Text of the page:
Si nanocrystals (Si NC) are interesting for applications in third generation photovoltaics [1,2], light emitting diodes [3,4], lasers [5], but are also envisioned to be used as non-volatile memories [6-10]. The optical and electrical properties of ensembles of Si NCs are strongly influenced by the structural properties such as size distribution, separation distance and density regardless of the application [11-13]. Moreover, there is compelling evidence of multiple exciton generation in adjacent Si NCs with almost ideal quantum efficiencies which is explained in terms of space-separated quantum cutting due to strong coupling between neighboring Si NCs [14-18]. However, clear structural insight on the Si NC size distribution, separation distance and shape is missing to date, largely due to the complexity of the measurement. The distribution of Si NC sizes is routinely obtained by conventional cross-section transmission electron microscopy (TEM) [19,20], but its evaluation is tedious and areal densities and Si NC position and distance to each other cannot be derived with reasonable confidence. Direct attempts have been made to probe size and density of Si NCs by atomic force microscopy [21]. TEM tomography [22,23] and atomprobe tomography [24,25] were also applied, but these methods probe only a very small volume, may be affected by preparation artifacts and require highly sophisticated equipment, enormous computational effort and time. A faster and easier approach to measure the Si NC size, position and density is the use of in-plane energy-filtered TEM (EFTEM) as was demonstrated for Si NCs formed by low energy Si ion implantation [10,26], plasma-enhanced chemical vapor deposition (PE-CVD) [27] or evaporation [28] followed by a high temperature annealing. The bottleneck in such measurements is the low TEM plane view specimen preparation yield when ultrathin layers are concerned. We circumvent this issue in this work by using nanometer thin, free standing silicon nitride membranes to allow for plane view EFTEM analysis without further sample preparation. Thin layers of Si-rich silicon oxynitride (SRON) can be deposited directly on these membranes that also withstand the high temperature annealing that is needed to induce phase separation and crystallization of the Si NC layers. In contrast to the above mentioned ion implantation, deposition processes allow for sharp interfaces between two confining silicon oxide (SiO2) layers. Here, we investigate ultrathin SRON layers by using plane view EFTEM and discuss possible pitfalls in both sample preparation and TEM imaging. Finally, we demonstrate how the thickness and stoichiometry of a SRON layer affects the Si NC size distribution, shape and areal density.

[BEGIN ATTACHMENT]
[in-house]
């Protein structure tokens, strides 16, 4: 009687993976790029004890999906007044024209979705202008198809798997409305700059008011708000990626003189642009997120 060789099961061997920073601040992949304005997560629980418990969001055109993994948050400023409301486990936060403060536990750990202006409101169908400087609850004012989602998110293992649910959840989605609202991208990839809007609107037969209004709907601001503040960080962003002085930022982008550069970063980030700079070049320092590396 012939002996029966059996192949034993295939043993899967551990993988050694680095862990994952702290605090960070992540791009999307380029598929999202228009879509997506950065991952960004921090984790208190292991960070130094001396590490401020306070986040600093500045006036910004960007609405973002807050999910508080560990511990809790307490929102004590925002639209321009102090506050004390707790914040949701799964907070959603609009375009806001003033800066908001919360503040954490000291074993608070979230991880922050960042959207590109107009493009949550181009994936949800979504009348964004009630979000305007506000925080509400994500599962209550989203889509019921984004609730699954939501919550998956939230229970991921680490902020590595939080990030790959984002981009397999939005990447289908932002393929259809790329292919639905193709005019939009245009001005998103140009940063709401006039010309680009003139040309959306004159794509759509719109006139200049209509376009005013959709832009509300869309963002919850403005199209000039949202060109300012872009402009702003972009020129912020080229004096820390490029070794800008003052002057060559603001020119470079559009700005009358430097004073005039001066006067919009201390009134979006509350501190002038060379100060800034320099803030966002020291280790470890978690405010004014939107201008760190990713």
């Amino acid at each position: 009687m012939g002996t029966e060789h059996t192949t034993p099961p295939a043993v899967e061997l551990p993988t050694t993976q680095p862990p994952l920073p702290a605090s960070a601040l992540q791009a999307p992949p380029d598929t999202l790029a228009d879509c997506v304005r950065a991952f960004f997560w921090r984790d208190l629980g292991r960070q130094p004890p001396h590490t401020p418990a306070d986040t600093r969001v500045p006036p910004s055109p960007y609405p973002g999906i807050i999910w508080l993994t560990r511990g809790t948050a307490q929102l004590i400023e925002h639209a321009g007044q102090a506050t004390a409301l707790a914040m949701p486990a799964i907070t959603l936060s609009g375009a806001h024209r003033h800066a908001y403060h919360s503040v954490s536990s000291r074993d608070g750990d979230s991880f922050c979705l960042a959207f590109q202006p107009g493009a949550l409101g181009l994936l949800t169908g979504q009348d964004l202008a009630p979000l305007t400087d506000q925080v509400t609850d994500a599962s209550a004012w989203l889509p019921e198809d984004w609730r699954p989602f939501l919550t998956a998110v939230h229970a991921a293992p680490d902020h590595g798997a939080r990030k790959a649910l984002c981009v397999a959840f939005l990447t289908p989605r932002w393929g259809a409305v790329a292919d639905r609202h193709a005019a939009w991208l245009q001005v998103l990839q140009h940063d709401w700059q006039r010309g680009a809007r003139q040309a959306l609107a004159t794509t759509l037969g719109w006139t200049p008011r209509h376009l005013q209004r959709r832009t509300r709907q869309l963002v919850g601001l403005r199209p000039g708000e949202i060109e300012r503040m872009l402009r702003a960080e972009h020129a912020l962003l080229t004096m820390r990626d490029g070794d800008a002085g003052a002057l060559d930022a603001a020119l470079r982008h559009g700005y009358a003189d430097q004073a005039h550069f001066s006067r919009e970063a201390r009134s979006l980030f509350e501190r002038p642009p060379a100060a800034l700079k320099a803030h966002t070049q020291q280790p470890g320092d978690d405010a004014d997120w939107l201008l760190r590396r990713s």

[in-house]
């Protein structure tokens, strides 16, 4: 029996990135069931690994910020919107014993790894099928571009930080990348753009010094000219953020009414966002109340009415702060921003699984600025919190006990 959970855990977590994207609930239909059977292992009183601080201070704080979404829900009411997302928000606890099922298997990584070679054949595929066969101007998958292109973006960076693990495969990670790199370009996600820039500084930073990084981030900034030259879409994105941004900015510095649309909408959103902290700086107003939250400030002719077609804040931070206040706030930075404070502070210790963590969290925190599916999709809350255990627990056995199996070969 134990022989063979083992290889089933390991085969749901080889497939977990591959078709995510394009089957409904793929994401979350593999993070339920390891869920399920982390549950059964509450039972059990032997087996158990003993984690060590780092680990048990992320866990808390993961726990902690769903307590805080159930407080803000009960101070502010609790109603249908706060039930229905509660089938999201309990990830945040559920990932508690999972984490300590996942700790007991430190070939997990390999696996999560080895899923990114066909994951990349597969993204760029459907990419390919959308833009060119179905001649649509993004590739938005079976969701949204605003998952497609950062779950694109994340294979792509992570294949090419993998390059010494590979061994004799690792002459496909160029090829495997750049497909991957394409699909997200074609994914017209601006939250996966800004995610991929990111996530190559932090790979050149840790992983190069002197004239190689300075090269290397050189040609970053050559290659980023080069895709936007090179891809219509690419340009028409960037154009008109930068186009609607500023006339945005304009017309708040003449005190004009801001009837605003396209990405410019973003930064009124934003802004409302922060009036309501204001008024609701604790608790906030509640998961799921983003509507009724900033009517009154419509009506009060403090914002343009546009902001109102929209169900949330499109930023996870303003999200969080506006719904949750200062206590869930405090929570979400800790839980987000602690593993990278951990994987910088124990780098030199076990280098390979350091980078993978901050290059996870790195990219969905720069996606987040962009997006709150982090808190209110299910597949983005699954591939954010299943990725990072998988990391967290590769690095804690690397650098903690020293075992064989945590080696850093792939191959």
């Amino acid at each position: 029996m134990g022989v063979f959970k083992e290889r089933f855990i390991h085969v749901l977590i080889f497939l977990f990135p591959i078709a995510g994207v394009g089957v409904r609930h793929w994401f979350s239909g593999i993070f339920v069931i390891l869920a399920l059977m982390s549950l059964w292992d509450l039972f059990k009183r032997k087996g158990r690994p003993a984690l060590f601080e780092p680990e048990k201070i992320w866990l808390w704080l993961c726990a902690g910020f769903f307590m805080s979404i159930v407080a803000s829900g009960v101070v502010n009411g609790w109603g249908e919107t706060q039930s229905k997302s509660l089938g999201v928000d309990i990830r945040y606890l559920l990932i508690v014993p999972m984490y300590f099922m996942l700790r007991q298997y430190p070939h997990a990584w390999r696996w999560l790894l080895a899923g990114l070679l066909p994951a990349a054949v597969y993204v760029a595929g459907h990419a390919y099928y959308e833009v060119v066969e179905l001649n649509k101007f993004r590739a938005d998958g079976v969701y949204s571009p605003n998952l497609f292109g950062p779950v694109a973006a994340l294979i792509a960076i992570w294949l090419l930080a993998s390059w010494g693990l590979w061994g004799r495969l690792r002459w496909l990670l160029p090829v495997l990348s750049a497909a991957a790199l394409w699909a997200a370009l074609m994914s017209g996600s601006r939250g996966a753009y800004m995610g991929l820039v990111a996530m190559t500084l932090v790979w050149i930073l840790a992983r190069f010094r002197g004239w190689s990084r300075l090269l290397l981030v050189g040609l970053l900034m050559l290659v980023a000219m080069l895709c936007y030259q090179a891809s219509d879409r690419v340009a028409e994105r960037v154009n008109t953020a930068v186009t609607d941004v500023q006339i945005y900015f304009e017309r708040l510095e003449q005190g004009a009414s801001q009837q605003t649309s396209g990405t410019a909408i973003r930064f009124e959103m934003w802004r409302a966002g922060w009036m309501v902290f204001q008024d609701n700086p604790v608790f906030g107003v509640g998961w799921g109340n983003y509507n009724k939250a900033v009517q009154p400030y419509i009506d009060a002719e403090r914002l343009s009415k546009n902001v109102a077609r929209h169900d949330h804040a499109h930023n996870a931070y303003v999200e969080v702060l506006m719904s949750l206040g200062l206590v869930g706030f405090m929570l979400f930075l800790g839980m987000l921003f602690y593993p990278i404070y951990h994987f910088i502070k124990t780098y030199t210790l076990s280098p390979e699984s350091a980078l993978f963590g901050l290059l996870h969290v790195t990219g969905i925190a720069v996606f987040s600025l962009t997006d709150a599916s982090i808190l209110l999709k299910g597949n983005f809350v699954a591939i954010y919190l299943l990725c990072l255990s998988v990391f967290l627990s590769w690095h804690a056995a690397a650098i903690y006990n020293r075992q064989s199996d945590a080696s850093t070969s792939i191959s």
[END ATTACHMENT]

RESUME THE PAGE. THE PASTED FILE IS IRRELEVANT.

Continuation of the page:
We used 5 nm silicon nitride TEM support grids as a substrate (TEMwindows, SN100-A05Q33A). The layers were prepared by PE-CVD the details of which can be found elsewhere [29]. After layer deposition, the samples were postprocessed by high-temperature annealing. A list of all samples including the relevant processing parameters is available in Table 1. The layer stoichiometries were determined by X-ray photoelectron spectroscopy [29,30]. Please note that we sandwiched the SRON layer between two 2 nm SiO2 films to mimic somewhat the SiO2 barrier layer in our superlattice approach [19]. The SiO2 film thickness is a trade-off between contrast quality during the EFTEM investigation and a reduction of the SiO surface loss during annealing [31] that is discussed later on in this paper in more detail. In fact, we do not observe significant Si surface loss when we use 10 nm thick embedding SiO2 layers [32], but the plane view contrast to image Si nanoparticles is strongly reduced due to the largely overlapping plasmon loss peaks of Si and SiO2 centered at 17 eV and 24 eV respectively. Please note that the deposition rates of all sublayers were determined in a separate preliminary experiment by using ellipsometry. The EFTEM has been carried out using an image aberration corrected FEI Titan 80-300 microscope operated at 300 kV, equipped with a Gatan 863 Tridiem Imaging Filter and a US1000 slow-scan CCD camera. EFTEM images were acquired with a 5 eV energy slit centered at an energy loss of 17 eV (i.e., the Si plasmon loss energy).